May 13, 2018 | The winners of the 14th annual Doug Wright Awards, recognizing the best work and most promising talent in Canadian comics, were announced Saturday evening at a ceremony in Toronto. One of this year’s winners is a multiple Doug Wright Award nominee, and all three took home awards for the first time.
Crawl Space, by Jesse Jacobs (a six-time Wright Award nominee) won the 2018 Doug Wright Best Book Award. Crawl Space, published by Koyama Press, is a surreal story of adolescence. The judges said of this year’s winner:
One part John Hughes and one part Terrence McKenna, Crawl Space transforms the common corners of a suburban adolescence into a cosmic philosophical landscape. It flies high with masterful visual storytelling, and a mind-bending drawing style all the while staying grounded in its gentle humor and pathos. It’s a book that’s hard not to love.
First-time nominee Jenn Woodall was the winner of the 2018 Doug Wright Spotlight Award (also known as “The Nipper”). The Nipper is presented to a Canadian cartoonist (or writer/artist team) deserving of wider recognition. Woodall was nominated on the merit of her books Magical Beatdown Vol. 2 and Worrywart, of which the judges said:
Worrywart was uniquely vulnerable and relatable, and we loved seeing the protagonist contend with anxiety as a tangible character that never leaves. Magical Beatdown deploys violence in a very satisfying way, and that, coupled with Jenn’s gorgeous illustrative style made this book a clear winner.
First-time nominee Sami Alwani’s book The Dead Father was awarded the 2018 Pigskin Peters Award, presented to the most experimental, unconventional or avant-garde comic of the year. In their comments about Alawani’s debut comic the judges said:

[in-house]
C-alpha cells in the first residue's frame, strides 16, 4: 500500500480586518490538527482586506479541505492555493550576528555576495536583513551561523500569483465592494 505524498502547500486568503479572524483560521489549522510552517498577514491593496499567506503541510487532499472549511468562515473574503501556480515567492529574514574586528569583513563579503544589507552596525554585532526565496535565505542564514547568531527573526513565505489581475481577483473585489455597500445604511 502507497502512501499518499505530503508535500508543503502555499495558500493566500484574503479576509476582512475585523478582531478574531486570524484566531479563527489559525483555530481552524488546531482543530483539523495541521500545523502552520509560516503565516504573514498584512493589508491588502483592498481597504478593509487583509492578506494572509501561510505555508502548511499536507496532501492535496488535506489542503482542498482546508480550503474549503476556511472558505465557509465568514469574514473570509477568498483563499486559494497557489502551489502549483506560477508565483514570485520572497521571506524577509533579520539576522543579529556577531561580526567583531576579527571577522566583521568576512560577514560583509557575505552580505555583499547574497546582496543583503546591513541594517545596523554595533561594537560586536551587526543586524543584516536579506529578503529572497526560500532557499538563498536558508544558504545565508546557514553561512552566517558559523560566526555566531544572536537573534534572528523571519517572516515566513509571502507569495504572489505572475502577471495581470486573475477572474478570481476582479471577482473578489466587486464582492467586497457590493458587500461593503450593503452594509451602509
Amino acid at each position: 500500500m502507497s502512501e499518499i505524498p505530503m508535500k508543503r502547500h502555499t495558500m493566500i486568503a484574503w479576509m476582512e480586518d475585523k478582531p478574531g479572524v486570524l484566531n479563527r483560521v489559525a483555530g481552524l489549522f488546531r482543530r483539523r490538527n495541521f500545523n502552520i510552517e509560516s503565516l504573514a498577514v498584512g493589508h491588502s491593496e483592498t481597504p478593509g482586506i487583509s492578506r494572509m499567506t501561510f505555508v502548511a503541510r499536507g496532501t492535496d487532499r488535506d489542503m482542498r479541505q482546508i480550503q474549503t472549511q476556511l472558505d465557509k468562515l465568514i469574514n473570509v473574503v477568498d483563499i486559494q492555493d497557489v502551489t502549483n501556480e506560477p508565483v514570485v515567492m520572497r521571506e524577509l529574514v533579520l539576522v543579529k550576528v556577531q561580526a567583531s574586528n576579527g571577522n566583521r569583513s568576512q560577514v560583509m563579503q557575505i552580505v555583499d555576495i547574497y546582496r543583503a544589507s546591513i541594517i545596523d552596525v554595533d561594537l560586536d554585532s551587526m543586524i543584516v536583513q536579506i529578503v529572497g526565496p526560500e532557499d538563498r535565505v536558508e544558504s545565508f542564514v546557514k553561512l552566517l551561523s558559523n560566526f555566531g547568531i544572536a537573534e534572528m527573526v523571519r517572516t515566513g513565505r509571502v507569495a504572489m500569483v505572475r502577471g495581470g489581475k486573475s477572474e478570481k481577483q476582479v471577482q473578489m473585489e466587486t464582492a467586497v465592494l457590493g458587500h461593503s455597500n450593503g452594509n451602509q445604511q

Alwani explores the pressures and obligations of our arbitrary circumstances and the anxiety that comes inherent in every opportunity. Alwani’s debut leaves us with great expectations for his future work, the irony of which is clear in his story of poor Baby Alwani, who seems both deserving and devastated by the expectations of his father and a clamoring, rabid throng of reporters.
This year’s inductee to the Giants of the North Canadian cartoonist hall of fame, which celebrates creators who have made a life-long contribution to the field, is Duncan Macpherson (1924–1993). Macpherson was inducted into the Giants hall of fame by Terry “Aislin” Mosher, and accepted om his behalf by his son, Ian Macpherson.
Born in Toronto, Macpherson served in the Royal Canadian Air Force during the Second World War. He studied at the Boston Museum of Fine Art and the Ontario College of Art, and his work appeared in the Montreal Standard, and, most famously, the Toronto Star. Mosher, referred to Macpherson as “the king of the third wave” of Canadian editorial cartoonists. He was awarded multiple National Newspaper Awards, his work has been displayed at the Ontario Art Gallery, and he was the first cartoonist to ever become a member of the Order of Canada. He died, in Beaverton, Ontario, in 1993.
A feature event of the Toronto Comics Arts Festival, the 14th annual Doug Wright Awards took place in the High Park Ballroom of the Toronto Marriott Bloor Yorkville Hotel. They were hosted by Dustin Harbin, and featured live drawing by R. Sikoryak.
Finalists for this year’s awards were chosen from nearly 100 works published during the 2017 calendar year. The jury for the 14th annual Doug Wright Awards included: Bo Doodley, a Toronto-based artist; Jim Munroe, a writer, producer, and creator of games, comics, movies and novels, living in Toronto; Marc Nui, a Windsor, Ontario–based sequential artist and speculative designer; and Pamela Marie Pierce, a multi-disciplinary visual artist and illustrator whose work has appeared in Heavy Metal, based in Saint John, New Brunswick. The Pigskin Peters Award was chosen by the nominating committee, which this year consisted of Adrian Doran, Alex Hoffman, Betty Liang, and Conan Tobias.